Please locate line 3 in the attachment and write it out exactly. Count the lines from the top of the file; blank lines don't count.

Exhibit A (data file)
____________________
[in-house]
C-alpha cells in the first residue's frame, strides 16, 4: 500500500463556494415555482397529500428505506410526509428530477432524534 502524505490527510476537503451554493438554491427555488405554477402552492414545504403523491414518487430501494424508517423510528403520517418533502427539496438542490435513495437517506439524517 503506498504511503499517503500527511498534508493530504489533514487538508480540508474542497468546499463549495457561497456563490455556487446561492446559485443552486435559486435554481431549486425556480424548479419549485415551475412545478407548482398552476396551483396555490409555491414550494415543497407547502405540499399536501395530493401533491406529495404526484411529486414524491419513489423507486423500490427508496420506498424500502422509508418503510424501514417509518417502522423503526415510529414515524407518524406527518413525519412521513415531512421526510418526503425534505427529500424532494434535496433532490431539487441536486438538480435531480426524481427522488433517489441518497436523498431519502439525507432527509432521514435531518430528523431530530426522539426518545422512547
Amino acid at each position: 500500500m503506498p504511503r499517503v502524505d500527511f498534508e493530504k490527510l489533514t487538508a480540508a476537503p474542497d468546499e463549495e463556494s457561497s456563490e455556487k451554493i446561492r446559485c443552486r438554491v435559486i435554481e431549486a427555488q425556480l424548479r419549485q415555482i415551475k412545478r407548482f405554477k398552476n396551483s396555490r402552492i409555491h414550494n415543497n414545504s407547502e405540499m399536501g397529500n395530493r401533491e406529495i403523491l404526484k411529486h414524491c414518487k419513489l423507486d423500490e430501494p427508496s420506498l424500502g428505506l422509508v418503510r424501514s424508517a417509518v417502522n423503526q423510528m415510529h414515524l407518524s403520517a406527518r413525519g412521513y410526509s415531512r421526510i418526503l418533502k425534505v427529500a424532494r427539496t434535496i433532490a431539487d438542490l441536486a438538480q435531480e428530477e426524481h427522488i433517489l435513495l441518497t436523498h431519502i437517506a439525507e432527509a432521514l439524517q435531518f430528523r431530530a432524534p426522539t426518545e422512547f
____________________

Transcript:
Amino acid at each position: 500500500m503506498p504511503r499517503v502524505d500527511f498534508e493530504k490527510l489533514t487538508a480540508a476537503p474542497d468546499e463549495e463556494s457561497s456563490e455556487k451554493i446561492r446559485c443552486r438554491v435559486i435554481e431549486a427555488q425556480l424548479r419549485q415555482i415551475k412545478r407548482f405554477k398552476n396551483s396555490r402552492i409555491h414550494n415543497n414545504s407547502e405540499m399536501g397529500n395530493r401533491e406529495i403523491l404526484k411529486h414524491c414518487k419513489l423507486d423500490e430501494p427508496s420506498l424500502g428505506l422509508v418503510r424501514s424508517a417509518v417502522n423503526q423510528m415510529h414515524l407518524s403520517a406527518r413525519g412521513y410526509s415531512r421526510i418526503l418533502k425534505v427529500a424532494r427539496t434535496i433532490a431539487d438542490l441536486a438538480q435531480e428530477e426524481h427522488i433517489l435513495l441518497t436523498h431519502i437517506a439525507e432527509a432521514l439524517q435531518f430528523r431530530a432524534p426522539t426518545e422512547f